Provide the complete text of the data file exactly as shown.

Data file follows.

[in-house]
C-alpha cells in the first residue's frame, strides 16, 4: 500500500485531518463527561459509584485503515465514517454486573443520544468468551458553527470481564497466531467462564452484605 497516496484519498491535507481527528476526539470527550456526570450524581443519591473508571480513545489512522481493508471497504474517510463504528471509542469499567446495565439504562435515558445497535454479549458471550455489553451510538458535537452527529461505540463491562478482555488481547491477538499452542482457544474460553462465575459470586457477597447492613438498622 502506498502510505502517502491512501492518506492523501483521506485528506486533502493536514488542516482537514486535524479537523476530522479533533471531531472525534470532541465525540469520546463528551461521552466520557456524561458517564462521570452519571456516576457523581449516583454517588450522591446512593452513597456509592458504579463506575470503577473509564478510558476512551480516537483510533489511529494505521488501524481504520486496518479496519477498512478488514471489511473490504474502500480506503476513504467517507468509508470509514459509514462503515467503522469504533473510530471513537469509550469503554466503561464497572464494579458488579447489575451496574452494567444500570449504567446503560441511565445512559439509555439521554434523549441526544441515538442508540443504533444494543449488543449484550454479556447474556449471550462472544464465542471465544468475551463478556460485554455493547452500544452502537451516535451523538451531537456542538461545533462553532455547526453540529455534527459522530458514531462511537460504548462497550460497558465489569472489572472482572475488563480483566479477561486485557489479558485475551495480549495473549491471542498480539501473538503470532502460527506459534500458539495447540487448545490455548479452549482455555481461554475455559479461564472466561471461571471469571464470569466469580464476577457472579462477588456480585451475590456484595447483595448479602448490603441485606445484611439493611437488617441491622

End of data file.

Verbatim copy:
[in-house]
C-alpha cells in the first residue's frame, strides 16, 4: 500500500485531518463527561459509584485503515465514517454486573443520544468468551458553527470481564497466531467462564452484605 497516496484519498491535507481527528476526539470527550456526570450524581443519591473508571480513545489512522481493508471497504474517510463504528471509542469499567446495565439504562435515558445497535454479549458471550455489553451510538458535537452527529461505540463491562478482555488481547491477538499452542482457544474460553462465575459470586457477597447492613438498622 502506498502510505502517502491512501492518506492523501483521506485528506486533502493536514488542516482537514486535524479537523476530522479533533471531531472525534470532541465525540469520546463528551461521552466520557456524561458517564462521570452519571456516576457523581449516583454517588450522591446512593452513597456509592458504579463506575470503577473509564478510558476512551480516537483510533489511529494505521488501524481504520486496518479496519477498512478488514471489511473490504474502500480506503476513504467517507468509508470509514459509514462503515467503522469504533473510530471513537469509550469503554466503561464497572464494579458488579447489575451496574452494567444500570449504567446503560441511565445512559439509555439521554434523549441526544441515538442508540443504533444494543449488543449484550454479556447474556449471550462472544464465542471465544468475551463478556460485554455493547452500544452502537451516535451523538451531537456542538461545533462553532455547526453540529455534527459522530458514531462511537460504548462497550460497558465489569472489572472482572475488563480483566479477561486485557489479558485475551495480549495473549491471542498480539501473538503470532502460527506459534500458539495447540487448545490455548479452549482455555481461554475455559479461564472466561471461571471469571464470569466469580464476577457472579462477588456480585451475590456484595447483595448479602448490603441485606445484611439493611437488617441491622